It was almost three years ago now that Ariel Cohen was in the pool, when all of a sudden she couldn’t swim anymore.
November 30, 2005 was a normal day otherwise, according to Cohen. The Arlington resident had gone to school at Holton Arms in Bethesda, Md., and after the final bell sounded, was off to the pool for the swim team’s time trials. It was a routine event for Cohen, a talented swimmer for years.
But in the middle of the meet, Cohen went to lift her arm out of the water in a stroke motion like she had thousands and thousands of times before. Only this time her arm wouldn’t work.
“I was swimming and then I just couldn’t swim anymore,” said Cohen. “It was kind of weird.”
After teachers jumped in to save her, Cohen’s mother, Rachel, who had been picking up Cohen’s younger sister, walked in the door of the Holton Arms facility only to be told her daughter had just been rescued from the depths of the pool.
“As soon as I saw her, her whole face was collapsed,” Cohen’s mother said.
Lucky for the Cohen family, the head of neurology at George Washington University Hospital also happened to have a child swimming at Holton that day and was able to accurately access the situation.
The 13-year-old Cohen had suffered a stroke, something seen in only three of every 100,000 pediatric patients.
<b>WHEN SHE ARRIVED</b> at Children’s Hospital in Washington, D.C., Cohen had no control of her limbs and had lost most of her sight. Doctors would later tell Cohen’s father, Dan, who had rushed back from a business trip in Las Vegas, only that his daughter would be able to use a wheelchair when all this was over.
That’s when the doctors suggested using a revolutionary biotech protein called tPA that helps melt away the blood clots that cause strokes. But tPA had only been used on 12 pediatric patients ever and had a 15 percent mortality rate. Making matters riskier was the fact that tPA is supposed to be administered within three hours of the initial symptoms. Ariel was to receive it three hours and six minutes after her stroke.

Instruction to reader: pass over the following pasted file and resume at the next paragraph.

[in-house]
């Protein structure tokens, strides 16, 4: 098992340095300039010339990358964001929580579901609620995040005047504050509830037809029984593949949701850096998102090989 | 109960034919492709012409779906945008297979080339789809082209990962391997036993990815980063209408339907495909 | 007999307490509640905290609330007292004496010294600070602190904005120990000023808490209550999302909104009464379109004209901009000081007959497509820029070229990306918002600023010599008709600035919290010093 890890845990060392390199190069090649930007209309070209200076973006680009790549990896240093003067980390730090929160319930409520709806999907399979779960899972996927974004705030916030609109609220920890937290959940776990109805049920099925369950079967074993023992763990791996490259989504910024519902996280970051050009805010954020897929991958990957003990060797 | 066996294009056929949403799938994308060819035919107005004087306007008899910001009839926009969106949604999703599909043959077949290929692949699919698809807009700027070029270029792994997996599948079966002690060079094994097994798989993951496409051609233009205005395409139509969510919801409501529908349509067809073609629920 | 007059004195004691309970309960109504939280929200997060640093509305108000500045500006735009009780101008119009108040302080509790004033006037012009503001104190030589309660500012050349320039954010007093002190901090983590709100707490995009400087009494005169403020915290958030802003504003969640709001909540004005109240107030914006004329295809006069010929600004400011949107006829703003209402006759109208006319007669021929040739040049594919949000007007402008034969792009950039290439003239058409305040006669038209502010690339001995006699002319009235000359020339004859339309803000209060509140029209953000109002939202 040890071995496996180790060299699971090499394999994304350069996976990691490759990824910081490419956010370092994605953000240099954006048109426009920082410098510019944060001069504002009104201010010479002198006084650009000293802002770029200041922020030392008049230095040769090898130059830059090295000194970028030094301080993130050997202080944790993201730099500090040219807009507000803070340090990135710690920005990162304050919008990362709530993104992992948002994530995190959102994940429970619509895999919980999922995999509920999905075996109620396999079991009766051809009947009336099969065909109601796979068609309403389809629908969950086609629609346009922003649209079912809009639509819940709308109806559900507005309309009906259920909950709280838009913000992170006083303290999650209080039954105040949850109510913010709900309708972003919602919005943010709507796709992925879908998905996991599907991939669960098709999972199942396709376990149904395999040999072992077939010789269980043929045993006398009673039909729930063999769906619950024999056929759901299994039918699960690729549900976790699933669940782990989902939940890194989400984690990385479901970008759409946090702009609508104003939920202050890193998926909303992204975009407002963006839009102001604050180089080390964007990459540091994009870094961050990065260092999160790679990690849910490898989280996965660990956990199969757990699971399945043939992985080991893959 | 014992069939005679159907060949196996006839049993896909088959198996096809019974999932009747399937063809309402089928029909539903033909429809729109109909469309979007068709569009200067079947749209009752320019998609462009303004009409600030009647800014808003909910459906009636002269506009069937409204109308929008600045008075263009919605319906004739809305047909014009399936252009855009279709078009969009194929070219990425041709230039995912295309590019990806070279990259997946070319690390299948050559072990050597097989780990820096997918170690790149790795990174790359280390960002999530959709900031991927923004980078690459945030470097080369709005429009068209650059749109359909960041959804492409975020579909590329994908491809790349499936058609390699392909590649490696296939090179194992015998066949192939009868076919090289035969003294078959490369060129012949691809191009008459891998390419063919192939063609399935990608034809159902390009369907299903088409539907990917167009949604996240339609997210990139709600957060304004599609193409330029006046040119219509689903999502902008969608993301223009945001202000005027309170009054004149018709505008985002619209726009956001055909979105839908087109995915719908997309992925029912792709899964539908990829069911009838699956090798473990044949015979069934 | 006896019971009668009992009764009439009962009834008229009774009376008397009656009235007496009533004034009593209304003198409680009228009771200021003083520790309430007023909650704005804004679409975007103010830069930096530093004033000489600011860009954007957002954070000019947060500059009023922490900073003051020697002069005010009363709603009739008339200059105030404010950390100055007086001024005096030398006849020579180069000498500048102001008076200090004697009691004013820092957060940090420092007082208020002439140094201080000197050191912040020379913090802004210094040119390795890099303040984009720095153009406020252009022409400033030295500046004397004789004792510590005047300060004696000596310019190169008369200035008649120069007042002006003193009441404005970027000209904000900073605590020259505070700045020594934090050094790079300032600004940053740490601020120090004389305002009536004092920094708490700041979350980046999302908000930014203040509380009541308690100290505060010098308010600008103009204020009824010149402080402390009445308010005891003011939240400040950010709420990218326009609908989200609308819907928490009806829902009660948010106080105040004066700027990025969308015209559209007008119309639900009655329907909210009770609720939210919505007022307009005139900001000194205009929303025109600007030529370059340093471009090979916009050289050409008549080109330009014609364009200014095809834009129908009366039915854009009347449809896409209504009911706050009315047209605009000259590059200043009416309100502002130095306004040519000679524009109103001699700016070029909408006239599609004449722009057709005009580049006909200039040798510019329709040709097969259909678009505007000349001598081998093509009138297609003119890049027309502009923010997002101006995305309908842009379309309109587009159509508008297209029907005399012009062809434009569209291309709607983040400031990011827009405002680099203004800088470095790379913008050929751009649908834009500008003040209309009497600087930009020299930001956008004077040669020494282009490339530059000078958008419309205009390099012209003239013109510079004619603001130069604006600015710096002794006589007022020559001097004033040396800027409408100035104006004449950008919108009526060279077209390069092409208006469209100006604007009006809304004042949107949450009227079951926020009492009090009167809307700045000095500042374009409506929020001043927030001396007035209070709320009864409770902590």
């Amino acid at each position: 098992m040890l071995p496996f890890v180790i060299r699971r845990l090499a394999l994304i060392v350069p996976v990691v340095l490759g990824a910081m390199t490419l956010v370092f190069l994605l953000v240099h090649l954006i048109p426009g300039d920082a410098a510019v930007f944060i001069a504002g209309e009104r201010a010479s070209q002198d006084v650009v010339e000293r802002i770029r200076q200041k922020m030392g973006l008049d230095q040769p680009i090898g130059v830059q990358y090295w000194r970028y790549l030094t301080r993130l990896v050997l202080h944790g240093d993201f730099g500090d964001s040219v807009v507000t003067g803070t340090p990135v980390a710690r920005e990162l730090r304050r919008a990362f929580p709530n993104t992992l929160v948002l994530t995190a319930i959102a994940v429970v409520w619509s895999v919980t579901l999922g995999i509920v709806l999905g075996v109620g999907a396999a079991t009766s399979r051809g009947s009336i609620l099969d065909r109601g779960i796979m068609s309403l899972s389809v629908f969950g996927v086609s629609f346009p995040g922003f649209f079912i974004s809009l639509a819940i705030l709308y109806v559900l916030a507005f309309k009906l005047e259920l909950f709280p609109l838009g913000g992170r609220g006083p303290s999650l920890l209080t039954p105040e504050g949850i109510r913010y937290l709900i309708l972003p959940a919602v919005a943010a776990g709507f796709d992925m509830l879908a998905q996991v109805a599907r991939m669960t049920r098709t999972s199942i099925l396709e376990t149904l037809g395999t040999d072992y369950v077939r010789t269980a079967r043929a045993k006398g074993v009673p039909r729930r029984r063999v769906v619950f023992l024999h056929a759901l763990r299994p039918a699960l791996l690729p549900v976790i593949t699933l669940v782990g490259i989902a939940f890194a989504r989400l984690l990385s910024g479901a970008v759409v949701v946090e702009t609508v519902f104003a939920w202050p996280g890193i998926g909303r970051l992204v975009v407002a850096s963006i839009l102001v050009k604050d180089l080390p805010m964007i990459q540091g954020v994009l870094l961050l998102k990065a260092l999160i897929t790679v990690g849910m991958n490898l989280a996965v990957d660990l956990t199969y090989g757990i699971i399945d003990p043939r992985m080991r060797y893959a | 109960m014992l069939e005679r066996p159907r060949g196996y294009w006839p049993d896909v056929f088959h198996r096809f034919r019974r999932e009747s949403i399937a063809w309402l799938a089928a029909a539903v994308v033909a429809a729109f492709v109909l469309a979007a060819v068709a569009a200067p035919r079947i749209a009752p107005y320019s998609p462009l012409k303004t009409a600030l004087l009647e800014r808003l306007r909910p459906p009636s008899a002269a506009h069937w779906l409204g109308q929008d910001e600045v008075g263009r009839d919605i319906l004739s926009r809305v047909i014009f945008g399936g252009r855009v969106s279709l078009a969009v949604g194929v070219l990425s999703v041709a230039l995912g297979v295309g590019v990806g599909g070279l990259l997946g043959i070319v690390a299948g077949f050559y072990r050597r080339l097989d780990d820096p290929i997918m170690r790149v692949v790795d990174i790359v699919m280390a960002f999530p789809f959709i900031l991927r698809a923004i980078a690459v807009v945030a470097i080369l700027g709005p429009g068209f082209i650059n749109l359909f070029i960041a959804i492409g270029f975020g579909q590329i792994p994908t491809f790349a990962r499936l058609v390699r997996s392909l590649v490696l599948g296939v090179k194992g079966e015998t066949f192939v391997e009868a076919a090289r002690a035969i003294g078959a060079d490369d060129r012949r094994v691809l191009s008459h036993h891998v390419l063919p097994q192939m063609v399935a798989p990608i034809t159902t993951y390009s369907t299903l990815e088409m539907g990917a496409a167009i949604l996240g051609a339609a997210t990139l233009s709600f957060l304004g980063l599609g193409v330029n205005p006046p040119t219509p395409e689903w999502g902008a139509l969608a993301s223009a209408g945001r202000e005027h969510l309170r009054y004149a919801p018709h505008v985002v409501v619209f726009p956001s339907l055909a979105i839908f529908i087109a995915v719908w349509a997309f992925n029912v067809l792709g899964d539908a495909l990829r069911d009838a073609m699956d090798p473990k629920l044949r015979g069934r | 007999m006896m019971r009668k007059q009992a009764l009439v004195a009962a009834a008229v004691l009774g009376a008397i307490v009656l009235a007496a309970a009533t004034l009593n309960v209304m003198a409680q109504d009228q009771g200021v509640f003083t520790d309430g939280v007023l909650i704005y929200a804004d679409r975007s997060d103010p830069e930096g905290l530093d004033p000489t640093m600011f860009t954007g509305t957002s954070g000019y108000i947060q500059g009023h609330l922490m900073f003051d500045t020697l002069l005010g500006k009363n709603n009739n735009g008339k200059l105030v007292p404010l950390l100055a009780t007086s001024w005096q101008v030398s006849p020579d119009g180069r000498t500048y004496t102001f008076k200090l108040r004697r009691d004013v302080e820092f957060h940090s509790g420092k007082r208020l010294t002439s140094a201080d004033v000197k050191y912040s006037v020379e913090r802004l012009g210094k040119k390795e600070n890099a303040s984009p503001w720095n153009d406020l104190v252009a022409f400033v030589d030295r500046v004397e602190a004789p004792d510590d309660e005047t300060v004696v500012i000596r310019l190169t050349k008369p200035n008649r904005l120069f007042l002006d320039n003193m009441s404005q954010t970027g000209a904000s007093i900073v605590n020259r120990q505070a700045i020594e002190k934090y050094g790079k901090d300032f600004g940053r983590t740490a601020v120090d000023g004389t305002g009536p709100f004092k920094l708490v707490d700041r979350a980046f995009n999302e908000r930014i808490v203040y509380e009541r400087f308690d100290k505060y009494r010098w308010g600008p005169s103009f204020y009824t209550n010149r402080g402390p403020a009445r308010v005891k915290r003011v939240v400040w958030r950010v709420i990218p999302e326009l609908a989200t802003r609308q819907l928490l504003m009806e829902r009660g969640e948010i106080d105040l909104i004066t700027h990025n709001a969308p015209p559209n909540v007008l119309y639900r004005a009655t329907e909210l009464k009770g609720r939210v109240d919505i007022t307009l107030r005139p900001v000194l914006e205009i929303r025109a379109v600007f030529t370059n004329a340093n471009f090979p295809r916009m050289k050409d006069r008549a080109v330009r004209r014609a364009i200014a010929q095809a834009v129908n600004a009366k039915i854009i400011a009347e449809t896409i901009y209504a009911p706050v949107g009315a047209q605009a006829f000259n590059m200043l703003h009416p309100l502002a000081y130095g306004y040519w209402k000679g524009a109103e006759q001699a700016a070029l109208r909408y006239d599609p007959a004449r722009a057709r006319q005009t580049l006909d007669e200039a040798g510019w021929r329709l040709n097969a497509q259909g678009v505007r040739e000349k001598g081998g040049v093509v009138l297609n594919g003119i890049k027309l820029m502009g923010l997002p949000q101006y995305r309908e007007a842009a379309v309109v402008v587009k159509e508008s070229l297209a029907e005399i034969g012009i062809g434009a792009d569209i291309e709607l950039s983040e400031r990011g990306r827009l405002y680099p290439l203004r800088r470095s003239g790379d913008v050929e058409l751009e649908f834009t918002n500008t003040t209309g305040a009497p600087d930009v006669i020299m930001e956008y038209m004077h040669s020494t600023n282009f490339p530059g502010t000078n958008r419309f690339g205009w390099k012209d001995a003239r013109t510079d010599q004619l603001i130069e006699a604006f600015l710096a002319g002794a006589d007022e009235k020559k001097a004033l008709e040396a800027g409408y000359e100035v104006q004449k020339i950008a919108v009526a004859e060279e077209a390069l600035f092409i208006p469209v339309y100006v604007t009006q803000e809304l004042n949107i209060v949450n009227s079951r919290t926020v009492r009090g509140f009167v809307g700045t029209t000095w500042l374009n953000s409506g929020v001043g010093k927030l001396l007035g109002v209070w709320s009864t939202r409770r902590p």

All Dan Cohen could do was turn to his daughter’s doctors and simply ask, “If this were your daughter, what would you do?”
<b>IT HAS BEEN</b> a long road to recovery for Cohen, and her speech on Nov. 17 at the National Rehabilitation Hospital’s Gala Victory Awards to honor those who show exceptional determination in the face of physical adversity reflected that journey.
“No one knows why [the stroke] happened, no one knows how it happened, but I know now I couldn’t imagine my life any other way,” said Cohen to the crowd. “Not as if I enjoy the after effects of the stroke; not at all. Every day is hard. But I was never normal before the stroke. And the stroke just sets me apart a little bit more.”
After being in Children’s Hospital for seven days, Cohen spent the next five and a half weeks at the National Rehabilitation Hospital where she rehabbed seven times a day. She had to re-learn the simple things others take for granted like walking, running, fine motor skills, even doing arts and crafts. Experts in the field of pediatric strokes reviewed her records with interest, hoping to find a firm solution to what Cohen had barely survived from.